Do You Barely Look Like You Exercise Even Though You Do?
You May Work Out A Ton, But You Don’t See Results. Here’s What To Do
Can you relate to this story?
You are working out 4-6 times per week. You feel great. After 3-4 weeks you look in the mirror and don’t notice any difference in how you look. You push on for 2 more weeks and still notice that not much has changed. Why is this?
The good news is you are not alone and there is something you can do to change this!
The following article goes into detail on how to get yourself back on track when you haven’t noticed results from training. Check out the article below and pass it on to anyone you know that is in a fitness rut and could use some encouragement. They will thank you later!
To you wellness and health!
Even someone dedicated to working out needs a specific objective to see change. In other words, you can’t expect results without articulating what they look like—whether that’s defined abs, the upper-body strength to do a pull up, or being able to run a seven-minute mile.
Once you know what you’re after, you can tailor your workout schedule to fit that mission rather than just choosing classes on a whim. Say you want to lose weight: “Make sure your weekly workout schedule includes at least three 30-minute body-weight circuits, and then ‘boom!’ goes the fat-burning dynamite,” says Craig Ballantyne, founder of Turbulence Training.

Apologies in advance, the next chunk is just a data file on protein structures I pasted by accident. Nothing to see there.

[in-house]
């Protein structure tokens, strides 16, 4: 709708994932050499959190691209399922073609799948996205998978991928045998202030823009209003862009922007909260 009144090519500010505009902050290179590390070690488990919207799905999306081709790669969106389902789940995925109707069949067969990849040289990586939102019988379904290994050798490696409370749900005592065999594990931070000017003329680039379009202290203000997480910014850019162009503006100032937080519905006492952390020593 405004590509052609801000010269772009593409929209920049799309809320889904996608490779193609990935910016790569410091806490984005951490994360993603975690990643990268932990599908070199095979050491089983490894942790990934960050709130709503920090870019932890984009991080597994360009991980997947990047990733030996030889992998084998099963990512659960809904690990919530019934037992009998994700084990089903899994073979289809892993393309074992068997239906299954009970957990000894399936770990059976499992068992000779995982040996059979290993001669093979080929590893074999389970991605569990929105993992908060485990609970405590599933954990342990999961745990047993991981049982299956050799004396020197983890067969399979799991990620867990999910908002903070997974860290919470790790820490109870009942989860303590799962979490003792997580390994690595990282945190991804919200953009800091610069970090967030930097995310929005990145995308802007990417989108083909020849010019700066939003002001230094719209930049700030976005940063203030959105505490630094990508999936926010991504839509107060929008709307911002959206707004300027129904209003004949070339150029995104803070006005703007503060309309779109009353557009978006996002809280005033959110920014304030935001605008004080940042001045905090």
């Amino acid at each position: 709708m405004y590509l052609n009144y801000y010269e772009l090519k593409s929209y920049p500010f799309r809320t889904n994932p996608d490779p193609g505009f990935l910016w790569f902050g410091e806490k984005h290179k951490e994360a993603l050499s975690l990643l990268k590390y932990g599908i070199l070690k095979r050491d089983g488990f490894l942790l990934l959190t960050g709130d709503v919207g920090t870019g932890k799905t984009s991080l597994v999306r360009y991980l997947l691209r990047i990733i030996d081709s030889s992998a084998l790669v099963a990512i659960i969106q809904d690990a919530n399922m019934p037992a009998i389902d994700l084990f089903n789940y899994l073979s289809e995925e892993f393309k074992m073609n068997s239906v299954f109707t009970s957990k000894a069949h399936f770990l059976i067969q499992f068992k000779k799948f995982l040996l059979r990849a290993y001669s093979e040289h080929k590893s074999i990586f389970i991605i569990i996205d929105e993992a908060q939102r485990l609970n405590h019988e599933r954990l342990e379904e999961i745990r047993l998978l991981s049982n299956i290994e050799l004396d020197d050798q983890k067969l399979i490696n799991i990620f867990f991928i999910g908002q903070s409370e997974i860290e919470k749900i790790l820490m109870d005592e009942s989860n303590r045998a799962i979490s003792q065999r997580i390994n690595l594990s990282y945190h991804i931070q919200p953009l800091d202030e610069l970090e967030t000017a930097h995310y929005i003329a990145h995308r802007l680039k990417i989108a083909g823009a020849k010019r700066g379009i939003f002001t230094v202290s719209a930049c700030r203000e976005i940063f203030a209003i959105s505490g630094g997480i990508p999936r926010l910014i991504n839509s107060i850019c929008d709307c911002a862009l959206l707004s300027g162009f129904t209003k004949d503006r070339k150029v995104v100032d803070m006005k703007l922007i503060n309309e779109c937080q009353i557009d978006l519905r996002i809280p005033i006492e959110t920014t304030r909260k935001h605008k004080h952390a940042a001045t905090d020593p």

- Keep tabs on yourself. If you’re constantly switching up your workouts, log your schedule using an app such as RunKeeper, myWOD, or MyFitnessPal to make sure you’re not overloading on one kind of activity (such as, all core classes or lower-body blasts).
- Have a backup strategy. When you can’t make it to a class, stay on track by having two backup plans: one cardio and one strength. If you were supposed to take a dance class, go for a jog. If boot camp was on the agenda, do pushups, lunges, and other body-weight moves in your living room.
- Play favorites. “I’d go crazy without my Saturday long runs, which I look forward to all week,” says Lovitt. If there’s a workout that doesn’t totally help you hit your goals but does give you a huge endorphin rush, keep it in the mix.
Click here for the full article from Women’s Health Magazine